Paul Stamets sits amongst a patch of fly agaric mushrooms and describes the effects of temperature changes on mushroom formation
A study published by The Lancet investigates the use of psilocybin for treatment-resistant depression.
This study provides preliminary support for the safety and efficacy of psilocybin for treatment-resistant depression and motivates further trials, with more rigorous designs, to better examine the therapeutic potential of this approach.
This is the first investigation of the safety and efficacy of psilocybin as a treatment for major depression.
The findings imply that psilocybin might have value as a treatment option in the management of treatment-resistant depression. Single oral administrations of 10 mg (safety dose) and 25 mg (treatment dose) psilocybin were well tolerated and led to enduring reductions in symptom severity after the two sessions.
A team from the University of Copenhagen and the Smithsonian Tropical Research Institute have discovered that leaf cutting ants don’t just grow mushrooms for food but also for medicine.
A number of newspaper have reported that the Forestry Commission plan to introduce a complete ban on fungi picking in the New Forest. This appears to be a gut reaction to the poor mushroom season last year and is based on no known scientific evidence. In fact there are a number of long term scientific studies that show foraging has no detrimental effect on fungi and may even have a positive effect.
The link is a press release from the Association of Foragers about this proposed ban. The Association of Foragers is an international association of nearly 100 foraging tutors and suppliers who teach and practice sustainable foraging and rewilding.
For more factual information see The Association of Foragers website
A group of Taiwanese researchers led by Yu-Jen Chen have been investigating the anti-cancer properties of Honey Fungus Armillaria mellea, the common parasitic fungus feared by gardeners and foresters the world over but also a delicious edible mushroom. Their research shows that extracts of Honey Fungus, Armillarikin and Armillaridin are cytotoxic and induce apoptosis (cell death) in cancer cells of Leukemia and Malignant Hepatoma. You can read their recent paper here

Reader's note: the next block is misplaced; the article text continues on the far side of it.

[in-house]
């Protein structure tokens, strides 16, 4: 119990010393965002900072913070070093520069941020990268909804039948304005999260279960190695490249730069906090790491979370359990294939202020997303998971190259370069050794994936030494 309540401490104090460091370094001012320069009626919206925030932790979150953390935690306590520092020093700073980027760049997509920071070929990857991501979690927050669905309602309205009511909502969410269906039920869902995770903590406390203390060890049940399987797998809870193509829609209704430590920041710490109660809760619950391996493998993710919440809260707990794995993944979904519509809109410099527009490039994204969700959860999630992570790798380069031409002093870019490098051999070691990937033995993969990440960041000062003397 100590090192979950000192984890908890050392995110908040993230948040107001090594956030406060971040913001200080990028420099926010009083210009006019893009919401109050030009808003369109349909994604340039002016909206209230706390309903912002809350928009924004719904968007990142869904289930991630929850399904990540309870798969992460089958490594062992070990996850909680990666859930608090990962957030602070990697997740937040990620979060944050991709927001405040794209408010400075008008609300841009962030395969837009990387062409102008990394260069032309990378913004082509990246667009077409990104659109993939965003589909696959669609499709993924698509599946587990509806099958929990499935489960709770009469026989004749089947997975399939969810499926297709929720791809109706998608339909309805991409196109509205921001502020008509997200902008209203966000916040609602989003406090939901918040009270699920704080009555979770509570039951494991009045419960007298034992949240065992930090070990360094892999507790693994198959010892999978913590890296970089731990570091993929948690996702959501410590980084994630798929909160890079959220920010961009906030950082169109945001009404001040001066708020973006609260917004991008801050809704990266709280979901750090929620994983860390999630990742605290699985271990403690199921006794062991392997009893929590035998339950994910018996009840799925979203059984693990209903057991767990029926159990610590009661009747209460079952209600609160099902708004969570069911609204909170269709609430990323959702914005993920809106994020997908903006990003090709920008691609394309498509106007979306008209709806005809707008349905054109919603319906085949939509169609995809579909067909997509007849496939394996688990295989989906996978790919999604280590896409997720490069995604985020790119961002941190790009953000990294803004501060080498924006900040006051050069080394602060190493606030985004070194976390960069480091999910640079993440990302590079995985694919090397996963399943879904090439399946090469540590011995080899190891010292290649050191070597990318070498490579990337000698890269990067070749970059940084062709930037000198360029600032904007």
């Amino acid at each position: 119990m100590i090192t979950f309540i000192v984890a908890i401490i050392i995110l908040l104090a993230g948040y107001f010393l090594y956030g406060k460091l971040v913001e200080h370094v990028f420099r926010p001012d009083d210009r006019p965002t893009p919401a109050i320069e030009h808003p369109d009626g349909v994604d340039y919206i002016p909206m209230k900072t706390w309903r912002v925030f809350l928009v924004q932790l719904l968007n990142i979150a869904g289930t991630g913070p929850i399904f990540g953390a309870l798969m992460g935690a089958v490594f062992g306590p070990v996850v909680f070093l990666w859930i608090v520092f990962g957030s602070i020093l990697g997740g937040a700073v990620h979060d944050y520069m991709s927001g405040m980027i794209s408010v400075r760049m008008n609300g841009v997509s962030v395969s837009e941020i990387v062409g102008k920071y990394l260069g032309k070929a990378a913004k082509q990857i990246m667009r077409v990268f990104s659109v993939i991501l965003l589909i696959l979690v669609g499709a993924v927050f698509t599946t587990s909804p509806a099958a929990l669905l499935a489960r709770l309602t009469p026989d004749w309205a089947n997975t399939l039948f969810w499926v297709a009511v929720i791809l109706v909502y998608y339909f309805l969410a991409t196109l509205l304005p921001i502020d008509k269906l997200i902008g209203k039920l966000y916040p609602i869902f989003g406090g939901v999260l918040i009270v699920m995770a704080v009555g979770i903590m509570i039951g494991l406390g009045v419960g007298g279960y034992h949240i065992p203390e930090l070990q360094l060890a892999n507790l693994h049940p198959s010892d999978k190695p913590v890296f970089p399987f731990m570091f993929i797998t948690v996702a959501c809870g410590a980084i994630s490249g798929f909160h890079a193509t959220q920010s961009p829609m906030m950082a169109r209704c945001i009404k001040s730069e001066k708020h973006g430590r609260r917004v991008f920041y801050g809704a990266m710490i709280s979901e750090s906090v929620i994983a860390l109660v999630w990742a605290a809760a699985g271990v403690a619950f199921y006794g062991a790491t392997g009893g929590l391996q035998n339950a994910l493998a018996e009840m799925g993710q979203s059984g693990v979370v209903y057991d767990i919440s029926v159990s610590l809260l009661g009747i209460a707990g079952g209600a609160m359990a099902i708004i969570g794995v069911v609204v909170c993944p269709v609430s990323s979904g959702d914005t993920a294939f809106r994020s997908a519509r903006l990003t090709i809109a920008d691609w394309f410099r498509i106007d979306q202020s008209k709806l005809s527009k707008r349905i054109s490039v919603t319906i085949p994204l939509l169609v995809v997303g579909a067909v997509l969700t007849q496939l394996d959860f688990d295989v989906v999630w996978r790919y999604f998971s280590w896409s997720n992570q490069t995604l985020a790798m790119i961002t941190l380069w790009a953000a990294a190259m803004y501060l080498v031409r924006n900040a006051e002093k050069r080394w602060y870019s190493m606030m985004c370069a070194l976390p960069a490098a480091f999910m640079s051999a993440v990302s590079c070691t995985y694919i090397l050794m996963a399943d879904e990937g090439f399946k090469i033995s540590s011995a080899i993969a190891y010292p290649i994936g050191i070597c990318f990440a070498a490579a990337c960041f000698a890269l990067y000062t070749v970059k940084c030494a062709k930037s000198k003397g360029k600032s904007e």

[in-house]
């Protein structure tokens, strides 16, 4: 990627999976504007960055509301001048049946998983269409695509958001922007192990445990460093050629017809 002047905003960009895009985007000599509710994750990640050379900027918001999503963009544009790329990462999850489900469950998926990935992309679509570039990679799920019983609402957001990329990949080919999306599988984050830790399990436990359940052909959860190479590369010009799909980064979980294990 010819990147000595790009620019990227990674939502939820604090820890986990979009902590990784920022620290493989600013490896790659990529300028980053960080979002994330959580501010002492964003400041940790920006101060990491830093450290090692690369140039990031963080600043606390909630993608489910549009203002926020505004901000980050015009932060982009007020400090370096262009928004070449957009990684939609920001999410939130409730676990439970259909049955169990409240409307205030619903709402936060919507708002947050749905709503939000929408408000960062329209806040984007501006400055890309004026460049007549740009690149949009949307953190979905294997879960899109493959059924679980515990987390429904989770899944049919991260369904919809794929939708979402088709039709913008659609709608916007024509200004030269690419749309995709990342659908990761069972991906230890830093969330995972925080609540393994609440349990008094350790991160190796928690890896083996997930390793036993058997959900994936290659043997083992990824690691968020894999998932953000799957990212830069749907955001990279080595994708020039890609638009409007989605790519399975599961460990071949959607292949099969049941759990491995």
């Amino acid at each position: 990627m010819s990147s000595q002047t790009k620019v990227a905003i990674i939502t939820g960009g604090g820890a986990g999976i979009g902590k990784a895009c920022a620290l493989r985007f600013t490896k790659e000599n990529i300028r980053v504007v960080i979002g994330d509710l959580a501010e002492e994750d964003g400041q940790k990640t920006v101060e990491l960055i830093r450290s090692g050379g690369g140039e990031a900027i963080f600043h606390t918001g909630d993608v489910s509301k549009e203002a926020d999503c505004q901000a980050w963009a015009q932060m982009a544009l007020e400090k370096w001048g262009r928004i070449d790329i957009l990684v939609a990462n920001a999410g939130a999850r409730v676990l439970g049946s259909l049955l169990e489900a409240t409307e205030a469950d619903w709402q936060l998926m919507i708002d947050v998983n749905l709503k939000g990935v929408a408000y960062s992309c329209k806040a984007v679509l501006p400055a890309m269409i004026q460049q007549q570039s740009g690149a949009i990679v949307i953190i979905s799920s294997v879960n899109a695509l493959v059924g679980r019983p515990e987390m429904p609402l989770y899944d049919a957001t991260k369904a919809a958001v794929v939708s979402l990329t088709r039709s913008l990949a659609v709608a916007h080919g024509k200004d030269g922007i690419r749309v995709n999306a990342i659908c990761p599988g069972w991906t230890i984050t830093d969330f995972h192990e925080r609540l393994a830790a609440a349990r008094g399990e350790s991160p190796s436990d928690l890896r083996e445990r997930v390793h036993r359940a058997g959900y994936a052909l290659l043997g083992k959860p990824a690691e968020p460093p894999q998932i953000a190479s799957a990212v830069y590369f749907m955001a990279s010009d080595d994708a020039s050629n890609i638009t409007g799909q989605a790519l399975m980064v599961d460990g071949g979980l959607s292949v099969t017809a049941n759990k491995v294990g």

Honey Fungus can form some of the biggest organisms in the world covering many square miles of forest in North America. They are chiefly regarded as parasitic on trees but can also live as saprophytes growing on dead wood and probably also as mycorrhizal partners with some trees. They are themselves parasitised by orchid species such as the the Lady Orchid in the UK.
See my Wild Mushroom Guide http://www.mushroomtable.com/wild-mushrooms/honey-fungus/
They are rarely a problem in native woodland, where there is a healthy mycorrhizal community of fungi, only affecting very weak or stressed trees. In gardens however, where most of the shrubs and trees are non-native, the mycorrhizal fungi are less well established and the plants are looking for mycorrhizal partners. This is where Honey Fungus can take hold before other mycorrhizal fungi can partner with the new plants and protect them.
Honey Fungus are a delicious edible mushroom which can be harvested in prolific quantities. In the UK they are usually in season in mid-October. They are an excellent choice for preserving and pickling, as well as cooking and eating. http://www.mushroomtable.com/recipes-2/honey-fungus-and-potato-pancake/
A team of researchers from University of South Florida led by Jeffrey Cunningham are developing a method for recovering the metals from scrapped rechargeable batteries using fungi. Cunningham presented his paper to the 252nd National Meeting & Exposition of the American Chemical Society this week.
Many mushrooms are known to be bio-accummulators of metals and have been used for bioremediation on polluted land. Cunningham and his team are using the fungi to recover the metals before they reach the landfill.
Italian company Life Materials are producing a vegan leather-like material from mushrooms called Muskin. It has the texture and feel of soft suede. They make Muskin from the cap of a conk of Phellinus sp. This is the same group of mushrooms that have traditionally been used to make hats, belts and small leather items in Romania. One of these Romanian hats is famously sported by the American mycologist Paul Stamets. More about Muskin here http://lifematerials.eu/en/shop/muskin/
Started picking the first of this years crop of reishi today. Always a very beautiful mushroom. The latin name is Ganoderma lucidum. Ganoderma means shiny skin and lucidum means bright. As you can see from the picture it lives up to its name.
Reishi commonly known as the mushroom of immortality has been revered for their medicinal properties for thousands of years. In traditional Chinese medicine they are regarded as cure all and have been shown to have beneficial effects on immune dysfunction, sugar regulation, liver ailments, fatigue and more. The Chinese name is Ling Zhi.
We will be harvesting reishi over the next few months, it is a slow growing. The next step is to dry them and then they should be ready for our farmers markets from August onwards.